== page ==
The Killing of the Pig – Laos
The Killing of the Pig
New York, 7:30PM, a nice French restaurant. You look at the menu and here it is:
a cotelette de porc with this unreadable sauce which “sounds” so good. Yes, that’s
it. “I’ll have the cotelette.” You give back the menu, smile, “What was I saying? Oh yes…”
North Laos, 2:30PM, a pig is running. The village is active today. Tonight there
will be a feast. A child died this morning and a pig will be sacrificed. Everybody is
smiling but for a mother quietly sobbing in the dark of her house…
Except for Muslims and vegetarians, we all eat pork from time to time, especially in Asia, but very
few of us can remember to last time they have seen a pig being killed. We don’t
kill them anymore, we just eat them. Somehow we guess there must be a few steps involved
from these smelly and noisy animals to the plate in front of us but we just don’t
give it much thought. It’s cruel, it’s dirty and anyway it would probably ruin our appetite.
Well, it isn’t that bad in traditional societies where it is almost always a ritual
and the funny thing is that it is actually and genuinely quite interesting. So, let’s
go back to this early afternoon in Laos and see what’s going on now.
Pigs are domestic animals but they are not pets, that they know for sure! They like
humans to be nearby for protection but not too close, you never know. These two eyes
focused on them are the unmistakable sign of predators. And so they live their quiet
lives, getting closer when it’s time for food, further away all the rest of the day.
But today is different, the children are joyfully running after a sporty but round
animal. It’s used to it, they do it all the time. Only today they don’t stop and
the small black pig is getting tired. Just as the pig skirted the little girl, a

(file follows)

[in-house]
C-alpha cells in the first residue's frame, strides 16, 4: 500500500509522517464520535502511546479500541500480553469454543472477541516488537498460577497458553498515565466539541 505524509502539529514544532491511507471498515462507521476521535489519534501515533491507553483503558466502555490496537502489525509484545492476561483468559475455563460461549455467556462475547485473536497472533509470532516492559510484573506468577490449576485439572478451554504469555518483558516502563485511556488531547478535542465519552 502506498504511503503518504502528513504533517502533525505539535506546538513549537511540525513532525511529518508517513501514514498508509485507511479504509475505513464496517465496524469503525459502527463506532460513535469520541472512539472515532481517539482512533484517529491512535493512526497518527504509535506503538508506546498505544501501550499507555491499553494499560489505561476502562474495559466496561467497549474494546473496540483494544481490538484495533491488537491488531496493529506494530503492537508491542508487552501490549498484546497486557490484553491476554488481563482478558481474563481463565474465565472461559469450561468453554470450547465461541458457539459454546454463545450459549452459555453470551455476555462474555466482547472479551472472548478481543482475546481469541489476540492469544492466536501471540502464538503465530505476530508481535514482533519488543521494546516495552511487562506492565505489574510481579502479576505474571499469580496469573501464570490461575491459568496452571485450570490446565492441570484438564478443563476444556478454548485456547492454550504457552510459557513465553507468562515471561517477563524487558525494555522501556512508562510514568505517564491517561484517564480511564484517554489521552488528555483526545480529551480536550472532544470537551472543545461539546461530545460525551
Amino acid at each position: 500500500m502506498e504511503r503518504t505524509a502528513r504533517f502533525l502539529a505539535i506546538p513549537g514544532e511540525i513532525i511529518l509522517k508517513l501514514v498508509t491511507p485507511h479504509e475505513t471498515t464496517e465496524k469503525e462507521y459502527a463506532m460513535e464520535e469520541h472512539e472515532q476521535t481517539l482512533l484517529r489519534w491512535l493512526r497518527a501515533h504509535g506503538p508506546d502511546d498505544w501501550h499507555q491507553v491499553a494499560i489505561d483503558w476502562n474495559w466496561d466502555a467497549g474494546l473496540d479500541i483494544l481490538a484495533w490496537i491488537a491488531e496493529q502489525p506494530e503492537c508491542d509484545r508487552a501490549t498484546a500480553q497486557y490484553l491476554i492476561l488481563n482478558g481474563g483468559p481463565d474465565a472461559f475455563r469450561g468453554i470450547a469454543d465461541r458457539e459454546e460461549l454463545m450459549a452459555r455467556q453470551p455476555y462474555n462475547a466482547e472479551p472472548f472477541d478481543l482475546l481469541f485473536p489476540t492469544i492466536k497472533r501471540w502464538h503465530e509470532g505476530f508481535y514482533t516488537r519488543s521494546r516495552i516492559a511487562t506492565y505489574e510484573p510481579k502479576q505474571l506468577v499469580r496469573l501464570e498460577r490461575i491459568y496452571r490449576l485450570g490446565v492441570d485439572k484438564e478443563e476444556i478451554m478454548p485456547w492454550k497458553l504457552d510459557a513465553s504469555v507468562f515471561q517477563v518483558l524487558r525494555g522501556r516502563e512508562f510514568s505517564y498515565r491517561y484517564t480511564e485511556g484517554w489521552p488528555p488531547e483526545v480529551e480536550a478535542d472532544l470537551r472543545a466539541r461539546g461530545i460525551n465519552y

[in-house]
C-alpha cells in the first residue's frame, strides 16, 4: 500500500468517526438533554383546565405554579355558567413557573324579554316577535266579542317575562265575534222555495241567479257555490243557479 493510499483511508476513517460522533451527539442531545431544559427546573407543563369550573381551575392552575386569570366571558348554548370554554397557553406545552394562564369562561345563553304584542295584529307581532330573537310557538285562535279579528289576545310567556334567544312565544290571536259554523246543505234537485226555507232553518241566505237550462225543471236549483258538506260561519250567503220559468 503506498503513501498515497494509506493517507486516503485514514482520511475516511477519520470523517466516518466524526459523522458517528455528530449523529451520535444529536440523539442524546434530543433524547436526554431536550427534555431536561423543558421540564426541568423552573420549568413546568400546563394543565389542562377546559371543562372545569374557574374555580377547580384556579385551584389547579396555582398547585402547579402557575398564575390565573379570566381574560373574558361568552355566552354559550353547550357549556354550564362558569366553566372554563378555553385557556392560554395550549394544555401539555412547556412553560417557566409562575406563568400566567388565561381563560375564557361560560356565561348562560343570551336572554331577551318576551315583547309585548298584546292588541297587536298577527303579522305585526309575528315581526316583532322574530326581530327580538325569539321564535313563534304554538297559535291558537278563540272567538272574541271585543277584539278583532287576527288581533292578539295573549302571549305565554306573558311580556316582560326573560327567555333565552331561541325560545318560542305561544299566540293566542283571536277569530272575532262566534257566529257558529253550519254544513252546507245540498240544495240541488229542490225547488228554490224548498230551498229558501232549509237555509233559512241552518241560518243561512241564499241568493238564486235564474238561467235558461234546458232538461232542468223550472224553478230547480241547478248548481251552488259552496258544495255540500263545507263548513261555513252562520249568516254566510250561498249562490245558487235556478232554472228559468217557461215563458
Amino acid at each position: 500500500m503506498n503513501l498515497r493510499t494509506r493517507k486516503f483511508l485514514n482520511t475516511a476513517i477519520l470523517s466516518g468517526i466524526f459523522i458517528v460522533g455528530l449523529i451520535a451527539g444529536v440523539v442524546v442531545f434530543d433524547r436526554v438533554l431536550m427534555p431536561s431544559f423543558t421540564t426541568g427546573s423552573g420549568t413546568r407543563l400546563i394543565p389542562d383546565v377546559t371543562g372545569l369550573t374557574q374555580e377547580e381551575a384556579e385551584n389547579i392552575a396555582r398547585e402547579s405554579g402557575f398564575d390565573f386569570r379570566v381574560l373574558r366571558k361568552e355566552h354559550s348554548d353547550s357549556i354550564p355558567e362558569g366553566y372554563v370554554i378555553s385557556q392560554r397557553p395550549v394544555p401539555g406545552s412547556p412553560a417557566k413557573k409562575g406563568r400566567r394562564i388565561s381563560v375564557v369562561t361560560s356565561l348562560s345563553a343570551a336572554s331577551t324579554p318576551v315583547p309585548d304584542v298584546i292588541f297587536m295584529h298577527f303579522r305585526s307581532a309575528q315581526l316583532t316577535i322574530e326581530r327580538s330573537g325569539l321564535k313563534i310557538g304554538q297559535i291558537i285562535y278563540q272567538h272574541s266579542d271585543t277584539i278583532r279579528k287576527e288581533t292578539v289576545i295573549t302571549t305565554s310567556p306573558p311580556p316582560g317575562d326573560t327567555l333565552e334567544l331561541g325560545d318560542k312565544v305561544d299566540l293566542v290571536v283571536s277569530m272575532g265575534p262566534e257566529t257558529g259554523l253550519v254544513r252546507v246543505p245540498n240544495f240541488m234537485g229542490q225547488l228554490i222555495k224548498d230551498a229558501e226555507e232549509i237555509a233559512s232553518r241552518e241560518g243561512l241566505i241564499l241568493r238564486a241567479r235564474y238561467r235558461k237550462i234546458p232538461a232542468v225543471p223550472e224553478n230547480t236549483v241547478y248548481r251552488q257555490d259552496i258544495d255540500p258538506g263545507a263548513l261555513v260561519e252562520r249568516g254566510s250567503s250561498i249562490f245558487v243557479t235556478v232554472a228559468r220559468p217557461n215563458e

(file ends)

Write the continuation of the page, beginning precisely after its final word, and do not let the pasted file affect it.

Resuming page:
young man approaches the animal. That one will be more tricky. Sure enough, the man
catches its ears and pulls the animal to the ground. Now is the time to send an SOS
and the pig suddenly bursts into piercing shrieks both of pain and fright.
Tying the pig
It calms down. The pressure has not increased, the pain is not that bad really. OK,
it was mostly fright. Still the pig is uncomfortable with its head pinned to the
ground and breathes heavily.
Another man is getting close with a rope in his hands. He is smiling but probably
has bad intentions. Yes! He seized the hind legs and tied them up, time to shriek
some more and try to get free! It does not work. He’s doing the same to the front
legs. More shrieking. But it’s too late. The pig is now powerless. The two men stand
up and look at the animal. Good job.
Someone just brought a long, pole-like branch and the pig is attached, suspended by
its legs. They try to carry it but almost immediately, the branch breaks in two.
Everybody burst with laughter. Not the pig though, which falls on the ground heavily!
Cutting the throat
Another branch. Yes, it works. They carry the pig close to the fire. This can’t
be good, last chance to scream and try to get free but to no avail. The man has a
knife in his hand which came out of nowhere. A woman places a bowl close to the neck
of the animal. Everybody is silent, the glare of the children is intense. The pig is
wailing softly, tired probably.
Suddenly, the knife plunges into the neck of the animal. Another scream but not as
loud this time and within seconds it becomes fainter. The blood flows into the bowl
as the head drops inert. Life is gone.
The men place the pig on the fire, wait for a few minutes then take it off. Scratching
now, on and on, they remove the hair off the animal, painstakingly. It takes time,
there is a lot of surface to brush. The skin is marbled black, brown and pink but is
They move the dead animal to a washbasin where fresh water is flowing abundantly.
Someone opens the belly of the animal and takes off the entrails, all pale white
now that the blood is drained.
The carcass is then washed carefully and cut in two. Women who until now were mostly
looking from behind have replaced the men. They cut the meat and wash it again and
again and then they are gone. Nothing is left behind, the children are playing noisily
again, it is already 6PM. It will soon be time for dinner. I haven’t seen the menu
but I have an idea of what will be on our plates tonight.
It is getting late in New York. “Wow, that was really fantastic! So are we coming
back next week for your birthday? What should we have?”
“Yes, well, what about fillet mignon?”
“Sounds like a great idea.”
Meanwhile, in Laos a cow is grazing peacefully…